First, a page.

Japanese whalers clash with activists in Antarctic | VailDaily.com
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Japanese whalers clash with activists in Antarctic

Chisaki Watanabe
Associated Press
Vail, CO Colorado
AP/The Institute of Cetacean ResearchAnti-whaling activists aboard the Sea Shepherd Conservation Society ship throw glass bottles purportedly containing butyric acid and other substance towards the Japanese whaling factory ship Nisshin Maru.
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TOKYO ” The Japanese coast guard said Friday that anti-whaling activists threw rotten butter and other objects at a Japanese whale-processing ship, the latest high seas clash over the country’s annual hunt.

The coast guard said its officers aboard the vessel responded by tossing “warning balls.” Australia’s foreign minister described the devices as “flash bangs,” or stun grenades.

The leader of the Sea Shepherd anti-whaling group said that he had been shot at during the confrontation with the whaling vessel, the Nisshin Maru, and was saved by his bulletproof vest. The group released a photo of him holding what appeared to be a spent slug.

Japan denied shots had been fired. It was impossible to verify either side’s account of the clash, which occurred some 1,800 miles south-southwest of Melbourne, Australia, in the Antarctic Ocean, according to the coast guard.

The clash began when activists aboard the Sea Shepherd ship threw objects at the Nisshin Maru, according to the Japanese. The objects included more than 10 paper bags of white powder, several bottles containing what was believed to be rotten butter and several bottles containing an unidentified white liquid, according to Hideki Moronuki, chief of the Japanese Fishing Agency’s whaling section.

The Nisshin Maru issued warnings by radio for those aboard the Sea Shepherd to stop. But the protesters didn’t, and the Nisshin Maru, which has coast guard escorts on board, responded by lobbing seven “warning balls” at the Sea Shepherd, Moronuki said.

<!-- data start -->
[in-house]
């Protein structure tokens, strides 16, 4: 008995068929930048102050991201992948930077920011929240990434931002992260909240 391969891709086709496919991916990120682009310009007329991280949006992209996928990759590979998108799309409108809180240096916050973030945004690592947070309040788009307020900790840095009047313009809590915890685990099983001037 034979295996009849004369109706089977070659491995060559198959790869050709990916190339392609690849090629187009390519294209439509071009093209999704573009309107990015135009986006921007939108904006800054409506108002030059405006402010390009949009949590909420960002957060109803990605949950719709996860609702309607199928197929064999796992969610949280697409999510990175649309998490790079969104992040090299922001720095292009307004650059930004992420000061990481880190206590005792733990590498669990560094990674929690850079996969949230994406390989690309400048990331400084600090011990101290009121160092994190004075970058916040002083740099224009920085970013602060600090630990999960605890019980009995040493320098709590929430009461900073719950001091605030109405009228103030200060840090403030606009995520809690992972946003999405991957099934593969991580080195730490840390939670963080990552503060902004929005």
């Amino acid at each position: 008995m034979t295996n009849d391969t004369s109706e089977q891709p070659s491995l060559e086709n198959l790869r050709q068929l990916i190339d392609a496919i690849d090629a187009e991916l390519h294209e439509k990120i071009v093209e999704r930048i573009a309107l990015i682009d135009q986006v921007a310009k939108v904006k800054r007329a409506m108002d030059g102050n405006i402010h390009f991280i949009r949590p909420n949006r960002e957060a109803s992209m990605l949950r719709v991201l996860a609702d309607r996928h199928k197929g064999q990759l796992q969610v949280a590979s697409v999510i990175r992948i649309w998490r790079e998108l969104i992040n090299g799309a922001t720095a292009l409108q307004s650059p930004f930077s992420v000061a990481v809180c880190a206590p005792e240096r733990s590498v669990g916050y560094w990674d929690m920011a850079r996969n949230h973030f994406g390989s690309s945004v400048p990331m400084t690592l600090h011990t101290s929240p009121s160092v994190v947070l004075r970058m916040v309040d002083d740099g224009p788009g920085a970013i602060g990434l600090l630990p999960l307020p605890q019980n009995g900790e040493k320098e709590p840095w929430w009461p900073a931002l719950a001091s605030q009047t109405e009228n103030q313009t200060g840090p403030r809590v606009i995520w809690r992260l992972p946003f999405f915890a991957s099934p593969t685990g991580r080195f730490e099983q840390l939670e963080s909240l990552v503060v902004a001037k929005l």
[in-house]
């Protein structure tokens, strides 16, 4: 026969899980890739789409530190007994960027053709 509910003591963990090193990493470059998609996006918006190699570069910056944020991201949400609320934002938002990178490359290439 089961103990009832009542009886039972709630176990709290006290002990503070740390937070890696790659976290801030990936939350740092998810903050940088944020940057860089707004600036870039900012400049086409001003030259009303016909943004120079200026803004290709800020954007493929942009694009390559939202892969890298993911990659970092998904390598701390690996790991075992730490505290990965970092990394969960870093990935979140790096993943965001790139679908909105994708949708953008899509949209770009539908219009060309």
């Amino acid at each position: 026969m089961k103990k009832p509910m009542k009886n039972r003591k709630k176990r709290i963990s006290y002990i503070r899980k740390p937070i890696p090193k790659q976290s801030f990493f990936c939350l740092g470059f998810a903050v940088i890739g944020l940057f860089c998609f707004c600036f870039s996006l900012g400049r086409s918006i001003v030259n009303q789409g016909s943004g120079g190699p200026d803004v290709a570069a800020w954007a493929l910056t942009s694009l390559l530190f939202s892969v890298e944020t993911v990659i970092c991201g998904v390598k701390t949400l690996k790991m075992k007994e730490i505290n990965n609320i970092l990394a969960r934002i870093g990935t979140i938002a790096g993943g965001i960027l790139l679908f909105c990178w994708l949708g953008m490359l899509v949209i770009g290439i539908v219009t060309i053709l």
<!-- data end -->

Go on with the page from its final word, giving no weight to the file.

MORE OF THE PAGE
Sea Shepherd founder Paul Watson said the clash was more serious.

“I felt an impact on my chest at one point,” he told the Australian Broadcasting Corp. “I didn’t think too much of it at the time. When I opened up my Mustang survival suit, and I have a Kevlar bulletproof vest, there was a bullet lodged in.”

He said that the activists were “doing what we usually do, which was putting stink bombs on the deck.”

Japanese authorities denied firing any shots, although Australian Foreign Minister Stephen Smith said Japan had informed Australian diplomats in Tokyo that a crew member had fired warning shots.

Smith said Japanese officials had subsequently advised Australian diplomats that no gunshots were fired but that three “warning balls” had been thrown. He said warning balls were also known as “flash bangs.”

Moronuki denied that shots were fired.

Japan kills about 1,000 whales every year under what it calls a scientific research program. Sea Shepherd and other anti-whaling groups have repeatedly harassed the Japanese whaling fleet to interfere with the hunt.


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